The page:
16. Matters Not

    mars 08 Plato’s Allegory of the Cave (a brief summary without reference to the Theory of the Forms)

    Socrates describes a dark scene. A group of people have lived in a deep cave since birth, never seeing the light of day. These people are bound so that they cannot look to either side or behind them, but only straight ahead. Behind them is a fire, and behind the fire is a partial wall. On top of the wall are various statues, which are manipulated by another group of people, lying out of sight behind the partial wall. Because of the fire, the statues cast shadows across the wall that the prisoners are facing. The prisoners watch the stories that these shadows play out, and because these shadows are all they ever get to see, they believe them to be the most real things in the world. When they talk to one another about “men,” “women,” “trees,” or “horses,” they are referring to these shadows.

    A prisoner is freed from his bonds, and is forced to look at the fire and at the statues themselves. After an initial period of pain and confusion because of direct exposure of his eyes to the light of the fire, the prisoner realizes that what he sees now are things more real than the shadows he has always taken to be reality. He grasps how the fire and the statues together cause the shadows, which are copies of these more real things. He accepts the statues and fire as the most real things in the world. He has made contact with real things—the statues—but he is not aware that there are things of greater reality—a world beyond his cave.

    Next, this prisoner is dragged out of the cave into the world above. At first, he is so dazzled by the light up there that he can only look at shadows, then at reflections, then finally at the real objects—real trees, flowers, houses and so on. He sees that these are even more real than the statues were, and that those were only copies of these. .

    When the prisoner’s eyes have fully adjusted to the brightness, he lifts his sight toward the heavens and looks at the sun. He understands that the sun is the cause of everything he sees around him—the light, his capacity for sight, the existence of flowers, trees, and other objects.

    The goal of education is to drag every man as far out of the cave as possible.

    But we know that not all people want to leave the cave and we know that some who have left want to go back.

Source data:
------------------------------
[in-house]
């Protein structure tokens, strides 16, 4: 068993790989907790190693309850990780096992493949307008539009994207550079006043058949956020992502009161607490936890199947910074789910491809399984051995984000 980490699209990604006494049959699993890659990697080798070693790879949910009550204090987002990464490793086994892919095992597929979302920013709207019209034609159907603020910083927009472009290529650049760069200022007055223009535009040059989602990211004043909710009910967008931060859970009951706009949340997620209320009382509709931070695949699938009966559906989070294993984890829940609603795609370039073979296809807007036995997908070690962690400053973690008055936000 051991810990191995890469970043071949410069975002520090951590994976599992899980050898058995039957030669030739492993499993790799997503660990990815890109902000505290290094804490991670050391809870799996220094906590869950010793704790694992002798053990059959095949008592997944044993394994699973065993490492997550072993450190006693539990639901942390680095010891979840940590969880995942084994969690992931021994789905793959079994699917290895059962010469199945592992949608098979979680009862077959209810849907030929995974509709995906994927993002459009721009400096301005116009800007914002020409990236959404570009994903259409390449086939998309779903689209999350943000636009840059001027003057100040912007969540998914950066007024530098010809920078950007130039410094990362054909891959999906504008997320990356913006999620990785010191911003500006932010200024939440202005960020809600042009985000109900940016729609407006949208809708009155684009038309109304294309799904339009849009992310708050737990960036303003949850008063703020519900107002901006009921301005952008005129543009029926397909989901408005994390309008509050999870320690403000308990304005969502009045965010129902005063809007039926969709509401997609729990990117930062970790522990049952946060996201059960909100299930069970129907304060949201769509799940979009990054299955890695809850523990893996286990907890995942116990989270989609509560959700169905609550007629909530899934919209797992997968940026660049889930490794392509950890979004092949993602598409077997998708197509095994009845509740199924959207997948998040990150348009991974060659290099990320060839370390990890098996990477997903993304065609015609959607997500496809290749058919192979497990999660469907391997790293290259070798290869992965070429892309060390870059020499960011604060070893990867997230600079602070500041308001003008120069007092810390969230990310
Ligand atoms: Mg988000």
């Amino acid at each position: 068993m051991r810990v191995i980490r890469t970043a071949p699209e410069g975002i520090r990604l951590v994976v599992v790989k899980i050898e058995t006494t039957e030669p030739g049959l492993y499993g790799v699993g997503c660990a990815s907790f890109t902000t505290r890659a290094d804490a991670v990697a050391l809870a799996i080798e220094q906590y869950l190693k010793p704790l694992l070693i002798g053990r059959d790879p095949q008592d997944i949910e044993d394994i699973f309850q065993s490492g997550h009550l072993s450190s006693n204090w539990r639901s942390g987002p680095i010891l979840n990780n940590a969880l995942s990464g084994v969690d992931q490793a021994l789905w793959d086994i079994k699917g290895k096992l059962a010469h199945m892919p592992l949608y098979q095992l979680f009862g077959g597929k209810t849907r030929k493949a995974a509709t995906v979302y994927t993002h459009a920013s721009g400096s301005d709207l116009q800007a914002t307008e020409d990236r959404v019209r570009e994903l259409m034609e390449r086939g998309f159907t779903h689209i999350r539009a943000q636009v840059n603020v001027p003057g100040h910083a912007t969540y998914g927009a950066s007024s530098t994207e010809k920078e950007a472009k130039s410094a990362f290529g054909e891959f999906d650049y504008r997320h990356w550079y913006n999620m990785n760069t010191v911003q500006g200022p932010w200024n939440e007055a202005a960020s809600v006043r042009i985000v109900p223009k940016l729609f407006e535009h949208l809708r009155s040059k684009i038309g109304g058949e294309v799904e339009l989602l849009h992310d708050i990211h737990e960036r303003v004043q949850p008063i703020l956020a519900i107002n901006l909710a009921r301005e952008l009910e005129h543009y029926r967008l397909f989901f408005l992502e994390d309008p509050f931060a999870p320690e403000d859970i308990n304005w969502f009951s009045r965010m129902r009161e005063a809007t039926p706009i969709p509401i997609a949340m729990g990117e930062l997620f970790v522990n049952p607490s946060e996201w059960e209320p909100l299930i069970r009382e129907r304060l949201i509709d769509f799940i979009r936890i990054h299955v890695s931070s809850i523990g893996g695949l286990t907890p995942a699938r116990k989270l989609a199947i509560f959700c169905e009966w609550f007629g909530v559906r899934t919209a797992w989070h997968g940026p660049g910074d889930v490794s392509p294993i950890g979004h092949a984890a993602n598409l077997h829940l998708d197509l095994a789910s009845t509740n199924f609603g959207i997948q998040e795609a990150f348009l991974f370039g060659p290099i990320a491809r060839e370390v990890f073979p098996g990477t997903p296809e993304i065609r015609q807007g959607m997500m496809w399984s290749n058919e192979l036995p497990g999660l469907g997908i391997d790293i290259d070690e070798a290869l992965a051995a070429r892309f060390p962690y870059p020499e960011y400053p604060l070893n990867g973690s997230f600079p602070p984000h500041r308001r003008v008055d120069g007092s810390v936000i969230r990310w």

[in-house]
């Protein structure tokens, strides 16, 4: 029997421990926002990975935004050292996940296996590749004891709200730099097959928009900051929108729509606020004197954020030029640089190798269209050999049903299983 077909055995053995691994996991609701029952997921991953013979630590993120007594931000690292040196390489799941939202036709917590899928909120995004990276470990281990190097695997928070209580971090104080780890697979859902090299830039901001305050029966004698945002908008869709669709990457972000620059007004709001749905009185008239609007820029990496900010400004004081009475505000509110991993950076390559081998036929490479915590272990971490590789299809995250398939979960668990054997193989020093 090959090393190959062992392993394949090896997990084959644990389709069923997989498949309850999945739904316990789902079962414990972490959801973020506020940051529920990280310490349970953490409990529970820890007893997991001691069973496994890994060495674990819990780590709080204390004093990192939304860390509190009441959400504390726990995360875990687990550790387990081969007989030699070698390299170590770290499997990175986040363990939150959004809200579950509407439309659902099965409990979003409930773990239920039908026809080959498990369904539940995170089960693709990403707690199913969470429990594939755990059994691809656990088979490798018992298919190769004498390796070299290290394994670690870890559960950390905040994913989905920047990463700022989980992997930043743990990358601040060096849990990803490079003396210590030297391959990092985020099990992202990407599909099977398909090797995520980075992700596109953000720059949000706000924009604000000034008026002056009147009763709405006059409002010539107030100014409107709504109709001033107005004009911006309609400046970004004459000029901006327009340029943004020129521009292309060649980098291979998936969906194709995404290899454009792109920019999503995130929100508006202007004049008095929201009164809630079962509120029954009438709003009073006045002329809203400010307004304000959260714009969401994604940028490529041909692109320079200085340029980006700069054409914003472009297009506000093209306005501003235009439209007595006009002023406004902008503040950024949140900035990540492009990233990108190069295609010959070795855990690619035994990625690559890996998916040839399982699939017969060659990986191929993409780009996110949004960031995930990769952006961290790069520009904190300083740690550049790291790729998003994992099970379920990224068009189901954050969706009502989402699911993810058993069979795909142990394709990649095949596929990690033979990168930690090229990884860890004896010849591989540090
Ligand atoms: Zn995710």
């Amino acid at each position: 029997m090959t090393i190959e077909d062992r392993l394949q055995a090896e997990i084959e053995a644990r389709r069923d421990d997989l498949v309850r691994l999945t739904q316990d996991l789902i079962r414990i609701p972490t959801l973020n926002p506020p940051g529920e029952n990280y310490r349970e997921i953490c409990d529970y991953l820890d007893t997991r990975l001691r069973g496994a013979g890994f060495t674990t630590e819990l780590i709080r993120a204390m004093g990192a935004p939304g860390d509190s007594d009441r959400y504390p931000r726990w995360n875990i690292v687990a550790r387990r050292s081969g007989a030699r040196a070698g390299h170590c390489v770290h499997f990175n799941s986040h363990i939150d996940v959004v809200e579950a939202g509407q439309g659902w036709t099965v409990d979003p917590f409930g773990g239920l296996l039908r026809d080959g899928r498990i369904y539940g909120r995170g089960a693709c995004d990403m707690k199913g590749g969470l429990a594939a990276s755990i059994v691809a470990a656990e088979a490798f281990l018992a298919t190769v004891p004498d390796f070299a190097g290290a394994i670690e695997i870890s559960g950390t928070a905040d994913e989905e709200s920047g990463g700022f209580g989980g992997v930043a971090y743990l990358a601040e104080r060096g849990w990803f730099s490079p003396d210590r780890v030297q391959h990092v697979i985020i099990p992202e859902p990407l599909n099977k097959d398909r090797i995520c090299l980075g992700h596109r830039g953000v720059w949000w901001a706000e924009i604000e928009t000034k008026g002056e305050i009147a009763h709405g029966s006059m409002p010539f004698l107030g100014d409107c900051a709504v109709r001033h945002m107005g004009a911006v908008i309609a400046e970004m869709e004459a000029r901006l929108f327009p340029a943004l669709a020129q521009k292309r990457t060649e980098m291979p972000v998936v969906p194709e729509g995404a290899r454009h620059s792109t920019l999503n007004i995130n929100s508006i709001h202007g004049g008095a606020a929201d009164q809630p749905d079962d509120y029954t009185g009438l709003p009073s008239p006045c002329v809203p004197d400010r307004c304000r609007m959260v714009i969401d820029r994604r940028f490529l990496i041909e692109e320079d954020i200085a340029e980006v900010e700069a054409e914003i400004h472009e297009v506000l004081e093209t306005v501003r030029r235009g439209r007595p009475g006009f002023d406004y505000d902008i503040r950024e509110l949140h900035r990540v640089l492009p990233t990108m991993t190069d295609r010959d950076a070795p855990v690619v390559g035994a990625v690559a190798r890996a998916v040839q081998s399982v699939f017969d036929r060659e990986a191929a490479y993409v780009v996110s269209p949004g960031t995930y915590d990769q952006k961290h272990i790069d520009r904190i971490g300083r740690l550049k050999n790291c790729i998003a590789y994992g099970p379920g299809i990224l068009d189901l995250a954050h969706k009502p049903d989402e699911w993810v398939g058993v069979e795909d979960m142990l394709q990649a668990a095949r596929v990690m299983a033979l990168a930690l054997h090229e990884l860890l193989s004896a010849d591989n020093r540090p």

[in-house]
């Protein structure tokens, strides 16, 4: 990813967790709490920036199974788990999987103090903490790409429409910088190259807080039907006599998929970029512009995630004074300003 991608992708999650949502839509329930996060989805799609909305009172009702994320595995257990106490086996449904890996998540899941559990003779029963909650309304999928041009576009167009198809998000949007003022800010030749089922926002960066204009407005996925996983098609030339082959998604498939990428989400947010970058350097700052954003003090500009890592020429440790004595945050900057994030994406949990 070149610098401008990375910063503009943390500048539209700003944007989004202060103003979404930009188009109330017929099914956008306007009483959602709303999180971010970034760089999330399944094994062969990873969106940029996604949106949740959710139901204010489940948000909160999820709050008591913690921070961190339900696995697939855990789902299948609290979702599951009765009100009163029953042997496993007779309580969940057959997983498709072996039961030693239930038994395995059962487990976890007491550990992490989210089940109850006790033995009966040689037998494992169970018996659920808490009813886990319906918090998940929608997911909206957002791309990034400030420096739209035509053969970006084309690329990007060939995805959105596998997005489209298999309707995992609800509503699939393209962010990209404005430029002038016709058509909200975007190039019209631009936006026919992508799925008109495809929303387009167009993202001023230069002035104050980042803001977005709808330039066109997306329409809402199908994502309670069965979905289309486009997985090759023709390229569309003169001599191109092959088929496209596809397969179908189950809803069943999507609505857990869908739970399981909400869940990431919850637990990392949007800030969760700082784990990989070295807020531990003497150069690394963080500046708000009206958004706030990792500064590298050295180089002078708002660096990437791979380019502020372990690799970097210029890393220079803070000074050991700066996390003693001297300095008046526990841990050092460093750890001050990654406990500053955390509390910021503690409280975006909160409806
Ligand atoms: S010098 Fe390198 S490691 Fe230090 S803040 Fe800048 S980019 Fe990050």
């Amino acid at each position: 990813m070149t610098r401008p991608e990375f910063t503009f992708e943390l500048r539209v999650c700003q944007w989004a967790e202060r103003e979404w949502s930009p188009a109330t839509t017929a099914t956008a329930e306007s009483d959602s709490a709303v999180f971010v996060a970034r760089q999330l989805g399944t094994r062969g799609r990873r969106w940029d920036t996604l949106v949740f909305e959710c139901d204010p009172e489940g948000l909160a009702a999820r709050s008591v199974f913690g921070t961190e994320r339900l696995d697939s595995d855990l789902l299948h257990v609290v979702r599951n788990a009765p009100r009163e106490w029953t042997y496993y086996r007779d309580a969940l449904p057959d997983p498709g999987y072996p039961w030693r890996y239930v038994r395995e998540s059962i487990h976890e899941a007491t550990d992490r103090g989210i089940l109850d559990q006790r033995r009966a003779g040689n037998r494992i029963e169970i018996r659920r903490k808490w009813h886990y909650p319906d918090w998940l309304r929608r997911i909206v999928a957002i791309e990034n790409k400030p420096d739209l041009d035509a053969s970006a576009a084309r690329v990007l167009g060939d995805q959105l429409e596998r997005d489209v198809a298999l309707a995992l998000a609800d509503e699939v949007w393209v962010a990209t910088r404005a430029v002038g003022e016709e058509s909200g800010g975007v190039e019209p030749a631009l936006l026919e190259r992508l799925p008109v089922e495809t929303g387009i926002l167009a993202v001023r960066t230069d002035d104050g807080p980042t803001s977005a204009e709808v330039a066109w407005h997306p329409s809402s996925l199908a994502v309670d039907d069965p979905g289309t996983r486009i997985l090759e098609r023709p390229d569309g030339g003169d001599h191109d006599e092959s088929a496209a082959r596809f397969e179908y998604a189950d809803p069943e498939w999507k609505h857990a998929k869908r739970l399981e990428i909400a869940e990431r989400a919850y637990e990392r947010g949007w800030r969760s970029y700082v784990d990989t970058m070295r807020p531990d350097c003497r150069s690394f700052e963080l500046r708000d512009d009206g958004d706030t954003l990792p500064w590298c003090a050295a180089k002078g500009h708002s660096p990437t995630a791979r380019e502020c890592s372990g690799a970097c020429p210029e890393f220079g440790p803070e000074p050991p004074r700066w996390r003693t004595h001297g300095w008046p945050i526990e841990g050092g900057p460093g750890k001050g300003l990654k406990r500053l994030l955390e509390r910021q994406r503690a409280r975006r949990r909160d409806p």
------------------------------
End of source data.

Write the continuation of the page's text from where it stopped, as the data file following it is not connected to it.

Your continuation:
More detail here, including a diagram.

    https://faculty.washington.edu/smcohen/320/cave.htm

  17. cartoonmick

    Yeah, why would seniors want to vote for the coalition.
    It’s not because they like the way they’re treated by the coalition.

    Maybe it’s because they possibly don’t fully understand the problems.
    Maybe they believe all the promises made prior to elections.
    Maybe they believe all the excuses given for not keeping those promises.

    To me, it’s a mystery. WHY would they vote that way?????

    Looking at all the changes listed above,,,,,, maybe pensioners should review their situation, and start praying in a manner depicted in this cartoon . . . .

    Editorial / Political

    Cheers
    Mick

  18. Stephen

    As someone less than six months from turning 65 I could venture a few opinions, although I myself haven’t voted Liberal or labor since Hawke grabbed the leadership.

    Habit I know it’s pathetic but so many are used to voting one way and continue. Gets worse and harder to overcome as you age.
    Hope that it will mean better times at least for younger family members and improve Australia overall.
    Laziness, also sad and related to habit
    uninformed and voting for a name they at least recognize is simplest.
    Gullibility this time this politician is different because they say they are.
    Disinterest they believe they will not be affected and they will still be alright.
    People who invest time effort and hope in something become harder to convince otherwise as it means accepting you were wrong and wasted your effort.
    same in any belief system politics, religion, economics, racial superiority etc.
    The main stream media bombarding them non stop on how to vote.

    I’m sure they are many more and I see them settling into my own siblings.
    They are all general problems to be found in any age group but generally harden with age but they are some who avoid it.

    Stephen

  19. stephentardrew

    I am a senior and despise these horrible greed infested narcissistic corporate toadies. Wake up pensioners they want their pound of flesh from you meanwhile you sleep on in oblivious ignorance. The stats are showing that young people are much more progressive and that is where the left needs to focus.

    In my experience there is a lot of bitterness in the older generation which I really do not understand. Maybe it has something to do with insecurity and or the fear of death or that fact that the world is changing too quickly for them so they attach themselves to a delusional past where they have been convinced that conservatives are safe economic hands when they are not. Much here to blame on the media.